Amazon’s struck back at Microsoft camp over its "lowering" of its cloud computing prices by touting Amazon’s track record for saving money.
The etailer-turned-cloud-giant’s chief technology officer Werner Vogels yesterday claimed there had been 31 price reductions in AWS since the service went live in 2006 – seven years ago.
He reckoned Amazon reduced the bill by 40 per cent for “quite a few customers” of Simple Storage Service (S3) in early 2012 and 30 per cent of Compute Cloud (EC2).
Vogels said Amazon had made 330,000 recommendations to customers that would have saved them $22m in total.
Vogels told the AWS Summit 2013 in London that he reckoned one of the things that differentiates AWS against “other” services and technology providers is its "relentless focus on reduced cost". He added: “We get economies of scale. We invest in innovation in the infrastructure in the data centre and how to build software more cost-effectively and efficiently.
“Just like Amazon.com where we try to keep low pricing we try to do this in AWS... for us it is a high-volume and low-margin biz that we know how to operate very well.
“We are very happy if we can help you drive your bill down with AWS because that means you will be more successful in the long run,” he said. “The future of this is you can drive cost down further to the point that you no longer have to think about it.”
It was only last week Microsoft tried to flog more of its Azure cloud by announcing price parity with AWS. In what was widely misreported as a price cut by Redmond, Microsoft raised prices for all its on-demand Windows instances, although it did reduce Linux prices, as well as creating a new class of reserved instance with a discount if you paid upfront.
Microsoft has been struggling to match and beat AWS pricing with Windows Azure from the start.
Vogels said that another AWS differentiator was that AWS does not lock you into any kind of technology, middleware or operating system package. Amazon's CTO also pointed to the existence of software running on AWS from Microsoft, SAP, Oracle and others – precisely the kinds of companies whose software has locked people in over the years.
“If we do not deliver the absolutely best services, you should walk away,” he said. “I know this is a major departure from your usual technology provider, but you should be in charge - not your technology provider.”
Of course, AWS can lock you in to Amazon by sheer volume of data: it’s easier and cheaper to upload data than to remove it. Once it’s there, you need big enough pipes to extract it - and you'll have to pay Amazon to do it. Or, you can prepare and ship your own storage device, plus connectors, to Amazon who'll load up your data and return it for a price.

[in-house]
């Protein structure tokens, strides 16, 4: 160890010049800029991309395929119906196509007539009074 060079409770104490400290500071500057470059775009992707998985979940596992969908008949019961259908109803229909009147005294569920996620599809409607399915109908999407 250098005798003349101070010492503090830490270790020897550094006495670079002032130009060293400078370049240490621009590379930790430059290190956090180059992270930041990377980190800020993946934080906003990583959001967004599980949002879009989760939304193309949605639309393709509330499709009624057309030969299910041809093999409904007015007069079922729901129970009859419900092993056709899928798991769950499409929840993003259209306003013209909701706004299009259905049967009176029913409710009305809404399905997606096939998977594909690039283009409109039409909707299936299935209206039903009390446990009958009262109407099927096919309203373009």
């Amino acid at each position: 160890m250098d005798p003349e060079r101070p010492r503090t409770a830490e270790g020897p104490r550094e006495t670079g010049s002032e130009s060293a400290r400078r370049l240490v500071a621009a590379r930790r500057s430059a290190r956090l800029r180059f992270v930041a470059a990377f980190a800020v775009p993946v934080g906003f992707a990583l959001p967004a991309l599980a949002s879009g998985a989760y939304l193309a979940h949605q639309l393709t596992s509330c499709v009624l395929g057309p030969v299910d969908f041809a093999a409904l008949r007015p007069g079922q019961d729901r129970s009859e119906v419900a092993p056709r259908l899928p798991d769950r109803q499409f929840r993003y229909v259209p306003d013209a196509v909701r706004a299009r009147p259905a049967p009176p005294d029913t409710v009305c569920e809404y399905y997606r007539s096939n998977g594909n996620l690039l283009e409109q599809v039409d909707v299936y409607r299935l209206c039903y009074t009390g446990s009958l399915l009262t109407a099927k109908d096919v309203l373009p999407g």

Amazon this month boasted S3 holds just over two trillion objects – double the last record from a year ago.
Vogels said AWS offers 33 services spanning compute, storage, database and application management and claimed customer numbers have more than doubled since January 2013. He said that Amazon had released 158 new AWS features last year and was already on track to break that number, having dropped 53 in the first three months of 2013.
Vogel’s presentation hit delegates hard with the enterprise credentials for a cloud service that first came to prominence as something targeting devs who were building for the web.
He also dropped a few names of AWS users, among them News International, Shell, Four Seasons, Intercontinental Hotels, Cancer Research UK - although they vary in their adoption of Amazon's web services.
News International was the most ambitious user named: its CIO Chris Taylor said Rupert Murdoch’s news empire had stopped installing physical servers, cut its number of servers by a quarter, virtualized all but the oldest apps and that it now wants everything on Amazon’s cloud. The target is for 75 per cent of applications and infrastructure on AWS in the next two years, he claimed.
Among the services the news empire runs on AWS is the access-control gateway for NI’s online newspaper paywall. Two “mid-sized” EC2 instances run 45 million transactions a month with an average response time of 40 milliseconds, Taylor told the event. The CIO reckoned AWS was doing the business at “substantially lower cost” than the company’s old, on-premises systems. ®